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Deal likely sealed by July 21 with sides worn down

by | CBSSports.com Senior Writer
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It's beginning to look as if a deal to end the NFL lockout could come on or around July 19, the date of the next scheduled mediation between the league and its players -- with NFL owners expected to ratify the agreement two days later at a scheduled meeting in Atlanta.

Roger Goodell could soon finally get a chance to explain how the deal got done. (Getty Images)  
Roger Goodell could soon finally get a chance to explain how the deal got done. (Getty Images)  
That doesn't mean the league resumes business immediately. Players must approve the deal too, and if nothing else, that process is complicated by their decertification. Nevertheless, once they sign off on it, look for a frenzy of activity -- with camps opening, rookies and free agents signed, trades produced and a preseason launched.

One possible complication: The Hall of Fame Game.

There is a chance, sources tell me, that the Aug. 7 game between Chicago and St. Louis might be canceled because their training camps would open later than scheduled. Nobody, however, has made that decision.

The Bears were set to open training camp July 22, with the Rams to follow on July 23, and both dates probably get pushed back until a new deal is in place -- with the players the variable because of the uncertain timing of their ratification. Besides, the league isn't interested in rushing into something that might compromise player safety, and if it takes canceling one preseason game it will do it.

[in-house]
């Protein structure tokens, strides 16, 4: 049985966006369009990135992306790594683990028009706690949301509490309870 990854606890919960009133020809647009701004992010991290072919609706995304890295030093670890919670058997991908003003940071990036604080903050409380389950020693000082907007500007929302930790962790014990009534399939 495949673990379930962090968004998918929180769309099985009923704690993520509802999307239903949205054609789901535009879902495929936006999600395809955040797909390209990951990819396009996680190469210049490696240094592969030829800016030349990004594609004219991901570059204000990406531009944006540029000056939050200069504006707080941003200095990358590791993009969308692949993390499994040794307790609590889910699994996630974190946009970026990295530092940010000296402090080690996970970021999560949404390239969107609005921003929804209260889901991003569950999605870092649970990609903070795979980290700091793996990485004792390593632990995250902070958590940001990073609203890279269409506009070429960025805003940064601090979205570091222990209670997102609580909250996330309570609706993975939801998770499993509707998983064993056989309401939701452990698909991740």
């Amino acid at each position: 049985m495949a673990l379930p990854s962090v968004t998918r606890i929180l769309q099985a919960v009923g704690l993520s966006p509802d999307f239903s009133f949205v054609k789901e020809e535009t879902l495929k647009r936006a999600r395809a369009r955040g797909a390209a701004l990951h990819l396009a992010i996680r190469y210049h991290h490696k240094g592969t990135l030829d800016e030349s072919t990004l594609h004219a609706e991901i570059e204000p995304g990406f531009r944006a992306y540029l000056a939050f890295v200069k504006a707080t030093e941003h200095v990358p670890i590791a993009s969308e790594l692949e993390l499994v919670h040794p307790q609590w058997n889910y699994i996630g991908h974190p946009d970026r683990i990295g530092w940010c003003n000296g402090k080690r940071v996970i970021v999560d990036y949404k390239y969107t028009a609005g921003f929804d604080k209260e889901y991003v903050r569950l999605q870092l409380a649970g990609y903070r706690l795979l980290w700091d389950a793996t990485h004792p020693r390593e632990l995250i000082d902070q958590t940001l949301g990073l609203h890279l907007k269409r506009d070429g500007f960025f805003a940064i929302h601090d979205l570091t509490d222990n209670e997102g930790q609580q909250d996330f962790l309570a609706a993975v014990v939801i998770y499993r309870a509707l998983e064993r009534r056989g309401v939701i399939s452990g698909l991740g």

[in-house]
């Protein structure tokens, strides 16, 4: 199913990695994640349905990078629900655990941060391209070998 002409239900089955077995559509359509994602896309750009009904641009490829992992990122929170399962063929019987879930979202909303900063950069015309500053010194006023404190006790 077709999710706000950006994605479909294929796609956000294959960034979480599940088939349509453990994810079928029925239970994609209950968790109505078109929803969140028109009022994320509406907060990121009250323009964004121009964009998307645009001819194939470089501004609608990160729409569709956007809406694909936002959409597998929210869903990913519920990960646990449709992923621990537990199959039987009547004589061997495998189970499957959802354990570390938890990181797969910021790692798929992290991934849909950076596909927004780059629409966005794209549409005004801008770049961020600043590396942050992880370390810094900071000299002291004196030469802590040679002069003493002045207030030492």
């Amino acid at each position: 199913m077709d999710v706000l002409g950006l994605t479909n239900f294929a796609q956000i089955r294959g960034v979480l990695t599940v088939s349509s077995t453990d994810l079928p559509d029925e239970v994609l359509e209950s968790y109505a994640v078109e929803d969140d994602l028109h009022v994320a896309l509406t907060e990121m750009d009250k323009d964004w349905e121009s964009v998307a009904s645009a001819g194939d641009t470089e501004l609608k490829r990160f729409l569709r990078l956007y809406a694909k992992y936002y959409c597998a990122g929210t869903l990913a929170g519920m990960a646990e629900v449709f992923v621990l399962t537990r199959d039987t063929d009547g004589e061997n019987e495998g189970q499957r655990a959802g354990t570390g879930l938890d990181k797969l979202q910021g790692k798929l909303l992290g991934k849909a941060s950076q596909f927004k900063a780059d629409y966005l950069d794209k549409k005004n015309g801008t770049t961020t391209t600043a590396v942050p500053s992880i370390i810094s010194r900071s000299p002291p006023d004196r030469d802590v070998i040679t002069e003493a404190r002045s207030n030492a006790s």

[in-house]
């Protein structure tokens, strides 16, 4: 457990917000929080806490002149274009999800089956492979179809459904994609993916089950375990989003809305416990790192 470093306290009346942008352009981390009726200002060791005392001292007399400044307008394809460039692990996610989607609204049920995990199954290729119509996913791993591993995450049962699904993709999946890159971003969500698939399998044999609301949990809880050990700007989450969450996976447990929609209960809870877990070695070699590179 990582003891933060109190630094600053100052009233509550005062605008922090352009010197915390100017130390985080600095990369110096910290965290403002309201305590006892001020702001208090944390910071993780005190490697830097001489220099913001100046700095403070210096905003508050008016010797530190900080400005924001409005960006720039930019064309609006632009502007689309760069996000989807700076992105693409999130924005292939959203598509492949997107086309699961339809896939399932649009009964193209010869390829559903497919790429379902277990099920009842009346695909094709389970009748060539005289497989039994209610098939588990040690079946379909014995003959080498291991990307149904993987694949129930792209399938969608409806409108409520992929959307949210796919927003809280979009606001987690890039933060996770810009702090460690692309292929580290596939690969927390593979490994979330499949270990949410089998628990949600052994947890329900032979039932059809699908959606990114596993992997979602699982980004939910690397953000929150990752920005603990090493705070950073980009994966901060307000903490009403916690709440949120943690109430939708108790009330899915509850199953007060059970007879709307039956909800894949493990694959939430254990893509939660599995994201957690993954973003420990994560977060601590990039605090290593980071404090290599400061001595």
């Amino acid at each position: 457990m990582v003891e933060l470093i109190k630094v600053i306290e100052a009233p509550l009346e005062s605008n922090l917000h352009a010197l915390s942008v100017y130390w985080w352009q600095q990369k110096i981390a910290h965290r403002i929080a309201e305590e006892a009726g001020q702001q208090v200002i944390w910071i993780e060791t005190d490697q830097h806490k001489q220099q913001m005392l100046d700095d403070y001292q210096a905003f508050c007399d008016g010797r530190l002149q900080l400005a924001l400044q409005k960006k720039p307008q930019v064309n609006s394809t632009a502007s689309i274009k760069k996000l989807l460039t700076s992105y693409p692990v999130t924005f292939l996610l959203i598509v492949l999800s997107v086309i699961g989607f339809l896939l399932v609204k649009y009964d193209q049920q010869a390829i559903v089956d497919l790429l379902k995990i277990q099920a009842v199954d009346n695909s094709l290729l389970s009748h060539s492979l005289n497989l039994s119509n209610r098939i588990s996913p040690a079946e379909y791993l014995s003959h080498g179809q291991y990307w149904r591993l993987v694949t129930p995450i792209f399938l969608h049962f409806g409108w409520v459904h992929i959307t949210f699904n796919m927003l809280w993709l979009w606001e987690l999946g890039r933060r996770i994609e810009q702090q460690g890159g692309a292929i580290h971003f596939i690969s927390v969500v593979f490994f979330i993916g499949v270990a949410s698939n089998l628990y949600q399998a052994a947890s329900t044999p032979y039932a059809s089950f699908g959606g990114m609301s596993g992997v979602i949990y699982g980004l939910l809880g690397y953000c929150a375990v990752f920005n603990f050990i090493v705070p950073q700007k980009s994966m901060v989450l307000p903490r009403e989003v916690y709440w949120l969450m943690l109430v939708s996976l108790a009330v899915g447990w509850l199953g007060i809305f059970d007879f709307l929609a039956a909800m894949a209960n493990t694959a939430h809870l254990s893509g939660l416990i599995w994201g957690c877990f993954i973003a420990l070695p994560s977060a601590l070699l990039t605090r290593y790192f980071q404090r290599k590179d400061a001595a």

At this point, it seems the league believes it can play its second week of preseason games, though there remains the possibility that some of those contests could be postponed a day or two -- again, depending on how quickly a new CBA goes into effect and training camps open.

What seems clear at this juncture is that both sides are as ready to make a deal as they are fatigued, with lawyers this week reviewing the 300-plus pages of a new agreement and negotiators trying to reach a consensus on a rookie wage scale.

While there's always the possibility of an obstacle impeding progress, the expectation is that talks will continue to move toward completion and that a handshake deal can be reached when owners and players sit down next week in Minneapolis -- with owners ratifying it on July 21.

That date always was viewed by owners as a critical one, a last-minute chance to see where they stood for preseason camps ... and where they stand is that camps should be open in time to save all preseason games, with the possible exception of the Hall of Fame contest. In fact, one team source Monday morning told me that he and his staff were notified that training camp would start at its usual time this summer, with no hitches.

More on NFL Lockout

That, a source close to negotiations said, might be "optimistic," but he did say that camps should be open in time to save the preseason -- with, as I said, the possible exception of the Hall of Fame game. He also said it's possible that all but the finer points of talks could be completed as early as the end of this week, with formal approvals coming later.

"As long as we have six weeks prior to the first regular-season game," said one head coach, "I'm OK with it."

That should happen. Several club sources Monday expressed optimism that a deal would be reached within the next eight days, with a head coach telling me he was told that July 21 would finalize the process. That was underscored by others, who pointed out that there is no league meeting scheduled for August and that owners are and have been determined to gain a new CBA by their meeting in Atlanta next week.

If and when that happens, the NFL and its players will save their season, their preseason and all the megabucks that go into making both of them. While that has been the expectation for weeks, Monday's news is the first sign that a fixed date may be in place -- with next week's mediation and owners' meetings the end to a process that began in early March and produced litigation, anger and frustration.

In the end, however, it may also produce a deal -- and sooner rather than later. The last two times there were work stoppages -- the strikes of 1982 and 1987 -- regular-season games were lost. Now, they won't be -- or shouldn't be -- and consider that an achievement.

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